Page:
Thawing permafrost has caused buildings to settle and foundations to crack at Eielson Air Force Base in central Alaska, prompting the Air Force to request new funds just this year to replace F-35 facilities.

Finally, DoD carefully watches sources of instability around the world which could create the conditions to support violent extremists or even open conflict.  Climate stressors such as drought, food shortages, and sea-level rise drive economic impacts and the displacement of peoples.  Each of these factors serves as threat multipliers, which may not cause conflict itself, but can make a bad situation worse and perhaps even serve as the last straw on the camel’s back.

AFRICOM Commander General Thomas Walhauser recently pointed out that the grasslands of the Sahel are receding by about a mile a year and becoming desert.  He noted that the shrinking agricultural resource promotes competition in the region and potentially conflict.  Similarly, Lake Chad has dwindled significantly, causing economic stresses in that region and strengthening the recruiting efforts of violent extremist organizations such as Boko Haram.

The most often cited case in recent years is Syria, which encountered a record drought that obliterated agricultural lands and drove migration to urban areas even as the nation was dealing with hundreds of thousands of unemployed refugees from the Iraq war.  Nobody is arguing that climate change caused the Syrian civil war, but it made a bad situation worse, and now our troops are in the middle of it.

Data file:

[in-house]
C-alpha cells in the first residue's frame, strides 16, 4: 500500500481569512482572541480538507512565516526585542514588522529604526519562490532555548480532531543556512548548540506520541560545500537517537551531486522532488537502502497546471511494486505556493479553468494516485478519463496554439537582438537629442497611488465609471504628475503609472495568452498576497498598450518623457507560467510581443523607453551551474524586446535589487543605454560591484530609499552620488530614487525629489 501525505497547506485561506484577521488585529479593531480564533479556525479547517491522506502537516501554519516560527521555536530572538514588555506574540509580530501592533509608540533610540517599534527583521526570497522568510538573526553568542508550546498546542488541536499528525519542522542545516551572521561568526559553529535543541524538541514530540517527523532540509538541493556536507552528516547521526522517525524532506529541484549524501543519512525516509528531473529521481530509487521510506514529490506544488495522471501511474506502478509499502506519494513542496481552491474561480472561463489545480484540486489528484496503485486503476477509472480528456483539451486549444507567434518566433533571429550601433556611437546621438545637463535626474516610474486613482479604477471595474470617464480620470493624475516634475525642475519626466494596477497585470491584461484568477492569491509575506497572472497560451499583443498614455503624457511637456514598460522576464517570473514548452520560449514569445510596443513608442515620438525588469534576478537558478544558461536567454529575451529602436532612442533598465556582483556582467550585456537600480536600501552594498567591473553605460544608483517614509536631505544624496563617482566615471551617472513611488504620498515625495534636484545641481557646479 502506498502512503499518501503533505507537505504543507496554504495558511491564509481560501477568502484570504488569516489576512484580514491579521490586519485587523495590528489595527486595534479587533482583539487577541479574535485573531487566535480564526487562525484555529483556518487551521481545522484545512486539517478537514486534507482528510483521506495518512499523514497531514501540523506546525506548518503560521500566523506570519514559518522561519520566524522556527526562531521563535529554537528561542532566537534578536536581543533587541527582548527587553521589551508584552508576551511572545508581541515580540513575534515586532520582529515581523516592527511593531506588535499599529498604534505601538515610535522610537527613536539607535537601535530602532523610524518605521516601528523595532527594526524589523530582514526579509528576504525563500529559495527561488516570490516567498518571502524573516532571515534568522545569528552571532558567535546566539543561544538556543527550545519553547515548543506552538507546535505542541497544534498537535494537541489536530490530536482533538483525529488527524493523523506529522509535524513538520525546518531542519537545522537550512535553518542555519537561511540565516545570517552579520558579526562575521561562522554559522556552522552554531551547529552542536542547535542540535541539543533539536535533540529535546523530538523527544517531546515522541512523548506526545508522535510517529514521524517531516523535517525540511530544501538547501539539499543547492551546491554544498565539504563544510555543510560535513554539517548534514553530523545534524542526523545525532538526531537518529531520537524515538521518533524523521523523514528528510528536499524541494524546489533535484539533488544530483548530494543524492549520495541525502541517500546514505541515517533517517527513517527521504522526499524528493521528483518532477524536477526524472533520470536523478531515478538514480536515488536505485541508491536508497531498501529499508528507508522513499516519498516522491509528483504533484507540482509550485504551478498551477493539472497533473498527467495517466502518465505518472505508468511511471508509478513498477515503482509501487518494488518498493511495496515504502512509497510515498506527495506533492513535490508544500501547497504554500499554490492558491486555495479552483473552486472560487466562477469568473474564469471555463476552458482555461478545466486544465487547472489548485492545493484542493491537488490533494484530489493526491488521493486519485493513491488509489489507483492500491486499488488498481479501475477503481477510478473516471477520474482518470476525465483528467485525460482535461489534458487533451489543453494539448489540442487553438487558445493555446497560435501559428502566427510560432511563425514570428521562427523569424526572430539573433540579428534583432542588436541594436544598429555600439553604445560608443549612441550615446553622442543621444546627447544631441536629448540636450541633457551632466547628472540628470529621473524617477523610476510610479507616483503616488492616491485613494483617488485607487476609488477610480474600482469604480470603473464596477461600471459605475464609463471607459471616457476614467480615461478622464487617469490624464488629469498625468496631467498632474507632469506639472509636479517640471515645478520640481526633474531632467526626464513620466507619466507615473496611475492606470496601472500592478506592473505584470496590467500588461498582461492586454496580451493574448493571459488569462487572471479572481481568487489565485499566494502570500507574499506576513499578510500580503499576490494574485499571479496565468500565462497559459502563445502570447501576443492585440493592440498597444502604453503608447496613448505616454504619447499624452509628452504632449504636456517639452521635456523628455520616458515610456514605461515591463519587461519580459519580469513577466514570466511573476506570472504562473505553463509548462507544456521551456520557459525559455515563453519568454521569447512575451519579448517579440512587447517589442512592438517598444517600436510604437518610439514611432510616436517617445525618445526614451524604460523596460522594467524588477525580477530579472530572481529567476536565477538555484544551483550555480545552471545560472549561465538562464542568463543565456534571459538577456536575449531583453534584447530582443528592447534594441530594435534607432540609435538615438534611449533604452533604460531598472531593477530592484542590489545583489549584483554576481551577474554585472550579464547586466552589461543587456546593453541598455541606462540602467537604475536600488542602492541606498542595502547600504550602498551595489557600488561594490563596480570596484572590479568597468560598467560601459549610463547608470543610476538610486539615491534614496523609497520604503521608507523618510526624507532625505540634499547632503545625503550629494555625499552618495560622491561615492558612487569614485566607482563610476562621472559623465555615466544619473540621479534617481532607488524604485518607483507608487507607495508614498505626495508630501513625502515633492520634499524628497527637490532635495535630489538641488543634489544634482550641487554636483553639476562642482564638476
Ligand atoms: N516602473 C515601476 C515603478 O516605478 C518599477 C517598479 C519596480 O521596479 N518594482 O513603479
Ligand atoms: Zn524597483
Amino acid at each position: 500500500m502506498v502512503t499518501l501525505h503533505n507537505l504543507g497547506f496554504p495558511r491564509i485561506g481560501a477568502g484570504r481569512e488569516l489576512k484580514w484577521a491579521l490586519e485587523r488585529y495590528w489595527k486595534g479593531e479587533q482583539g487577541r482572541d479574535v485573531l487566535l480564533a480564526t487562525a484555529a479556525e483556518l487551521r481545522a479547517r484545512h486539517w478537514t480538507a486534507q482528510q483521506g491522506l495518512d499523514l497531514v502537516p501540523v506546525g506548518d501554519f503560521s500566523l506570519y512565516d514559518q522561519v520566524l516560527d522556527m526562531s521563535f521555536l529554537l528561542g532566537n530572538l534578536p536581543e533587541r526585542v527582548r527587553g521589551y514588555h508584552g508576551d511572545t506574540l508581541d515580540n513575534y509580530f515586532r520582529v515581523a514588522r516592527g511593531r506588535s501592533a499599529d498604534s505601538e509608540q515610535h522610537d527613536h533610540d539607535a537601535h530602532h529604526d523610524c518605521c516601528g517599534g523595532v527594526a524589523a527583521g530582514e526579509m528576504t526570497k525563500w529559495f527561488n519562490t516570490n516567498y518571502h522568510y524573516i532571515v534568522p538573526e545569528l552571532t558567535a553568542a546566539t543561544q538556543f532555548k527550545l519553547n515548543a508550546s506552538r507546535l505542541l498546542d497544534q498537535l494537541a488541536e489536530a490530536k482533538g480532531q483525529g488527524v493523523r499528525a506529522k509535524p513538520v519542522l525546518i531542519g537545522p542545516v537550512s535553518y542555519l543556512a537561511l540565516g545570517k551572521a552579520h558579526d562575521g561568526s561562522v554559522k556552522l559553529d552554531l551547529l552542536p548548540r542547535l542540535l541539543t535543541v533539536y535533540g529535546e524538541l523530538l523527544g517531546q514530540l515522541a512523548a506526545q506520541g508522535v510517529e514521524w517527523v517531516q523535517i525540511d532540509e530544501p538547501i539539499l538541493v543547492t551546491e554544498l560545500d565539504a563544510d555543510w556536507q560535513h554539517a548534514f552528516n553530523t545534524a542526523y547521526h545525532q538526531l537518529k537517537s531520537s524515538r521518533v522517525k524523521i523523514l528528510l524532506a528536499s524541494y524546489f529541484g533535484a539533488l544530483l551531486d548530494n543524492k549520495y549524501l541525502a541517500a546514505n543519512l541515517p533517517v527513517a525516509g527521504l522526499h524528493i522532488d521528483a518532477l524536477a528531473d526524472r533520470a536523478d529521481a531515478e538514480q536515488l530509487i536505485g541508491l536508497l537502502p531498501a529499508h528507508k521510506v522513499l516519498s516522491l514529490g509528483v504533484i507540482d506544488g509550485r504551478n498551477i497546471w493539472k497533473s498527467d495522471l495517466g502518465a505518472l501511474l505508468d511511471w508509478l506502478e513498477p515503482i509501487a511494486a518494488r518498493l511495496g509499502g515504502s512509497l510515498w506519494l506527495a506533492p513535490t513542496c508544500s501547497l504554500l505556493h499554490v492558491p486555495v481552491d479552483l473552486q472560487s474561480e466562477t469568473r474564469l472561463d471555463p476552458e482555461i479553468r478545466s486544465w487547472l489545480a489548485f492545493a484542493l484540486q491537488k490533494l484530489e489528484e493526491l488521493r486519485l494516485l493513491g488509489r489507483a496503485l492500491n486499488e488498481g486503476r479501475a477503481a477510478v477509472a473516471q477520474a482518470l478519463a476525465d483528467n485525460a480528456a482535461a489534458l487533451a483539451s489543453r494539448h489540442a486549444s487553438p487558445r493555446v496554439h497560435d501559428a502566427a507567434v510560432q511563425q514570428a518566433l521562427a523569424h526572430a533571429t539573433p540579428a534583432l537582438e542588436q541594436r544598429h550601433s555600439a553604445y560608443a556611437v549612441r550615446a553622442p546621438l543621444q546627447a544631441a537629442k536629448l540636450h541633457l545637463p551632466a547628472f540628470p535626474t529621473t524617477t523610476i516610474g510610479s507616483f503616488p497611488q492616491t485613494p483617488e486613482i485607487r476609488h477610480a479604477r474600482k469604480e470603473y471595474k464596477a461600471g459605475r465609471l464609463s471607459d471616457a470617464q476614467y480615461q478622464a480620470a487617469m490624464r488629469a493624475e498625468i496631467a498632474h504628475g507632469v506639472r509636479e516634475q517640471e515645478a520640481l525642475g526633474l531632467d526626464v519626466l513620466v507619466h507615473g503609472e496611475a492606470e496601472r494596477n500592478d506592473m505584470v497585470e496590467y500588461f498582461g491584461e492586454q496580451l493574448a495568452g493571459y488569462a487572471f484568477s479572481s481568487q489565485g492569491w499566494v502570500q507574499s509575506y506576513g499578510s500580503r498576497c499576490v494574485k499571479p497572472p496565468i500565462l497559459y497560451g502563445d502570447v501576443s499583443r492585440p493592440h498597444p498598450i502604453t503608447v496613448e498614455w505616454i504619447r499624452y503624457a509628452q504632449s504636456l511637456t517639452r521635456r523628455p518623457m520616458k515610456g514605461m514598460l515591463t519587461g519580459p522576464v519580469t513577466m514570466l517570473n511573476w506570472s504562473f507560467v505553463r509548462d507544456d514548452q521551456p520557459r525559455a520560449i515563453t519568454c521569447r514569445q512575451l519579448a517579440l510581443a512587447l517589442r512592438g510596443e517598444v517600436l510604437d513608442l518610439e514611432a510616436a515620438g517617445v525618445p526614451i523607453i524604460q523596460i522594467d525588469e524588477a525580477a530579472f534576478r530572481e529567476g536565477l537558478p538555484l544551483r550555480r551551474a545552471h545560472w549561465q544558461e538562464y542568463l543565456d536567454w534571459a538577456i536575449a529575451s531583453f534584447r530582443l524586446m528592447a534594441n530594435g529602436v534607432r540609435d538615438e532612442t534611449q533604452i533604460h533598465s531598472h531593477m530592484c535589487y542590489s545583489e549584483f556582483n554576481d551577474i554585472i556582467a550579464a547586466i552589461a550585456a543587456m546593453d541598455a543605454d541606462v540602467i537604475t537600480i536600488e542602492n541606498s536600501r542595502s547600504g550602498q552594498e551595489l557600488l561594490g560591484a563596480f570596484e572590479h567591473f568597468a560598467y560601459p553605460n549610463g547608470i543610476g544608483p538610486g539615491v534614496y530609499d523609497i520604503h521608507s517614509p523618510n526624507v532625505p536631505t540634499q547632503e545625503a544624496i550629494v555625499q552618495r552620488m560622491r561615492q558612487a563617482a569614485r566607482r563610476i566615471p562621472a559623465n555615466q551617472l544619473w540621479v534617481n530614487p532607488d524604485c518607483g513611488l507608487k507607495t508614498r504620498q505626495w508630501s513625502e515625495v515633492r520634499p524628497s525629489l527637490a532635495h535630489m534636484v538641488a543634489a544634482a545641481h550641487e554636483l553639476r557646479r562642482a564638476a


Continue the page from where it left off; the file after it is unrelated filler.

Congress has been increasingly pragmatic as well.  A bipartisan center has evolved in support of addressing national security concerns and improving the resilience of the military to the impacts of climate change.  Congress included a provision in last year’s National Defense Authorization Act that declared climate change to be a direct threat to national security and required the Department of Defense to identify installations that were the most vulnerable to the impacts of climate change.

President Trump signed this bill into law in December.

John Conger is the Director of the Center for Climate and Security.